Then Doeren asked Bradbury to change positions again, this time to an offensive line that offered him opportunities to start. Bradbury didn’t want to do it at first, but his athleticism — eventually — made him an immediate fit at guard and eventually at center. At the NFL combine, he was third in the 40-yard dash (4.92 seconds) and first in the three-cone drill (7.41 seconds) among offensive linemen.

“Garrett, from center, can reach a three-technique [defensive tackle who lines up outside a guard] with ease,” Doeren said. “You’re not supposed to be able to do that.”

Entering his senior season last fall, coaches challenged Bradbury to be a leader. After a few Wolfpack offensive linemen failed a conditioning drill in the spring of 2018, Burnette verbally undressed them and then did the same to Bradbury, holding him accountable for his teammates’ failures.

“It’s amazing once we got to the summer program, he was pulling young guys, making guys stand next to him during conditioning,” Burnette said. “Because he never got tired during conditioning.”

Bradbury went on to be named a team captain, didn’t allow a sack last fall and won the Rimington Trophy as college football’s top center.

“There’s a reason he’s in the position he’s in — his willingness to step out of his comfort zone,” Burnette said.

A coach on the field

Two months into his NFL career, Bradbury again sought to push his boundaries. He jumped at the chance to stay with Vikings fourth-year tackle Rashod Hill for a July weekend in Dallas, where the two attended a veteran offensive line summit featuring All-Pro talent, from Eagles tackle Lane Johnson to Buccaneers center Ryan Jensen.

Bradbury saw immediate returns on his three-day investment. At the onset of training camp, Vikings coach Mike Zimmer praised Bradbury’s “businesslike” approach and commitment to learning the intricacies of calling protections as an NFL center.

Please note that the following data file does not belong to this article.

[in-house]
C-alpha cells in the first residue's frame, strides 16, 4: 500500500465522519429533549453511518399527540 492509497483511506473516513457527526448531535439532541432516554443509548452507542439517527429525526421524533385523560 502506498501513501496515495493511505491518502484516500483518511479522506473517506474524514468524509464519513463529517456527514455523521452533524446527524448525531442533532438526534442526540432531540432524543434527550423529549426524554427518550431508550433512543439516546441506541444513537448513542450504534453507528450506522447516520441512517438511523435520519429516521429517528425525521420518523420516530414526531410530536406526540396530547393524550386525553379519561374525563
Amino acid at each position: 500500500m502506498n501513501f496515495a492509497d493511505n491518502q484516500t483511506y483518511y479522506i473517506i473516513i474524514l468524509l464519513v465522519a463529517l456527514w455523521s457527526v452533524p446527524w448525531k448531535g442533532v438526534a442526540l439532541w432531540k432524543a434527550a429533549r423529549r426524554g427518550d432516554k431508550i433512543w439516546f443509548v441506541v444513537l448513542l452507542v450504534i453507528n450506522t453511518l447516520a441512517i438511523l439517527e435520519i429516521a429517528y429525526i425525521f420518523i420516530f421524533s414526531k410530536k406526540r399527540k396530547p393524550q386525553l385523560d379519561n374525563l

Veteran teammates, like right guard Josh Kline, just want to hear a joke on command. That’s one of Bradbury’s rookie duties with the Vikings offensive linemen, who challenge his quick wit by demanding a laugh whenever they feel like it.

His best, Kline says, aren’t printable.

“I can’t really say; HR will get on me,” Kline said. “I’ll just leave it at that.”

Teammates say they’re more impressed by Bradbury’s football IQ as a rookie. He has proven adept at understanding why linebackers fit the way they do against a running play, or why safeties cheat toward one hash mark or another, or why a nickel corner might align inside or outside the slot.

“He’s picking up the offense well and he’s taking control of it,” said starting left guard Pat Elflein, whom Bradbury replaced at center. “That’s a big cornerstone, when you take control and you’re confident in your calls. I can see him doing that. He’s displaying confidence, which is good.”

Bradbury’s interest in football’s finer points arose midway through his N.C. State career, when he started telling coaches he, too, wants to be a football coach when his playing days are done.

“That’s stuff I’m going to continue to want to learn,” Bradbury said. “Brett Jones, another center, hearing the way he thinks … I’m just like, ‘Wow, these guys are so far ahead of me in terms of football IQ and understanding the game.’ I’m excited about how much I can grow and how much work I still have to do.”